International films by student filmmakers were a highlight of NYU’s recent GlobalFest, an annual event that celebrates the traditions of NYU’s global sites. The student audience was treated to films set in NYU study away and satellite campuses around the world. Three films, one shot in Prague, another in Shanghai and a third in Abu Dhabi, stood out for their execution and approach as they focused on imposing visuals and intimate tales.
“Zlodej” by Blake R. Brewer
A short film by Tisch senior Blake Brewer tours the antiquated streets of Prague through the eyes of a homeless boy on the run.
Shot during the summer of 2011 after Brewer studied abroad in Prague, the film opens with the boy’s eyes glued on a passerby’s briefcase. After being distracted by a violin player’s symphony, the boy is compelled to snatch the musician’s violin case and day’s earnings. Then, a chase begins.
“I knew I wanted to show as much of the city in my film as possible because not showing the beauty of the city would have been a crime,” Brewer said. “I figured that a good way to show a lot of the city would be to have a chase take place, transporting us to different parts of Prague.”
The film ends on a note of friendship after the boy leaves the money with a fellow homeless man.
“The message I want to get across is that just because a person is homeless doesn’t make them less of a human being,” Brewer said. “They are still people with feelings who experience joy and happiness.”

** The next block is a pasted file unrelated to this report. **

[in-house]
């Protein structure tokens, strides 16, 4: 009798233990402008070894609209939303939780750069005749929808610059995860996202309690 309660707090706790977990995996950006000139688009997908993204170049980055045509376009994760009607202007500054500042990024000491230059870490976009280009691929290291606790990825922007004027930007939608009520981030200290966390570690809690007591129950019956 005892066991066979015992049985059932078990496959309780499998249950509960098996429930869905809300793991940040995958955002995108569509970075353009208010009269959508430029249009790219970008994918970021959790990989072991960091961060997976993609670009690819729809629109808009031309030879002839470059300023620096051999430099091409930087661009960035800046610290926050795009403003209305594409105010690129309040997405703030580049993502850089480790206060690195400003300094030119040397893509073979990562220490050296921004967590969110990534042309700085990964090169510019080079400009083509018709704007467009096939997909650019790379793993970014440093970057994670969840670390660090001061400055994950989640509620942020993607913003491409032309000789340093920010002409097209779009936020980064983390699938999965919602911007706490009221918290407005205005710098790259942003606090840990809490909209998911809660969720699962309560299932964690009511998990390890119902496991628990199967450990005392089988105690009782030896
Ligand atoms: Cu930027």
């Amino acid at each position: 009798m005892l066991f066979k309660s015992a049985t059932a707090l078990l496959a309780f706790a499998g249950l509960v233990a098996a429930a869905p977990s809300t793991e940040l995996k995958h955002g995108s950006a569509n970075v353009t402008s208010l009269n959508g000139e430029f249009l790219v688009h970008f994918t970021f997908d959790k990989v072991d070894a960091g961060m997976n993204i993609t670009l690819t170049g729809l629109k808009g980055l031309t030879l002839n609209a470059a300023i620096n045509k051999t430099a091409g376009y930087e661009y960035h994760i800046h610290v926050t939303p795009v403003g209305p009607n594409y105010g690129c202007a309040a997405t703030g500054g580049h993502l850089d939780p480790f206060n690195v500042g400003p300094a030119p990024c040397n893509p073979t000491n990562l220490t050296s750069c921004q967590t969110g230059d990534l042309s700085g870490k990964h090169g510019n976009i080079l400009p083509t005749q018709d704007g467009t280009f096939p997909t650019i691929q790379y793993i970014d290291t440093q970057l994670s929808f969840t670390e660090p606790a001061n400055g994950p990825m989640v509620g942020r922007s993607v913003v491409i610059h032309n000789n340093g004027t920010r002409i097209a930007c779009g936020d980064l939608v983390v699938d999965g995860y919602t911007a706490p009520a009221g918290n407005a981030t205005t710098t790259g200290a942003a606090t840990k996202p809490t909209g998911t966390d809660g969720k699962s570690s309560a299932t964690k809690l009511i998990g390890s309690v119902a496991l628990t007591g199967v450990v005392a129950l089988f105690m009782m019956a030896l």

“50 Students On Top of a Mountain” by Lily van Leeuwen
An LSP writing class in Shanghai, China, in the 2011-2012 academic year was inspiration for Tisch sophomore Lily van Leeuwen’s documentary.
“Professors wanted to focus on a non-academic atmosphere and see whether a beautiful environment influences writing,” said van Leeuwen, who chose to document her writing class and fellow students in the film. “The movie is about our [class] trip to a mountaintop … to kind of focus on writing in a non-academic atmosphere.”
“Lullaby” by Besiki Turazashvili
NYU Abu Dhabi junior Besiki Turazashvili’s short film “Lullaby” explores the complex relationship between his love for dance and his struggle to gain support from his family.
“The short is about me growing up in a Georgian family and realizing my interests and developing them,” Turazashvili said.
During “Lullaby,” the camera remains fixed on a dancer while a narrator speaks in the background. The film is a product of the Sound, Image, and Story class Turazashvili took at NYU Abu Dhabi.
“This film is extremely personal to me since I think it is the most difficult task to film something about yourself,” Turazashvili said. “You have to be honest and still keep the viewer interested.”
A version of this article appeared in the Monday, March 10 print edition. Utpala Menon is a contributing writer. Email her at firstname.lastname@example.org.
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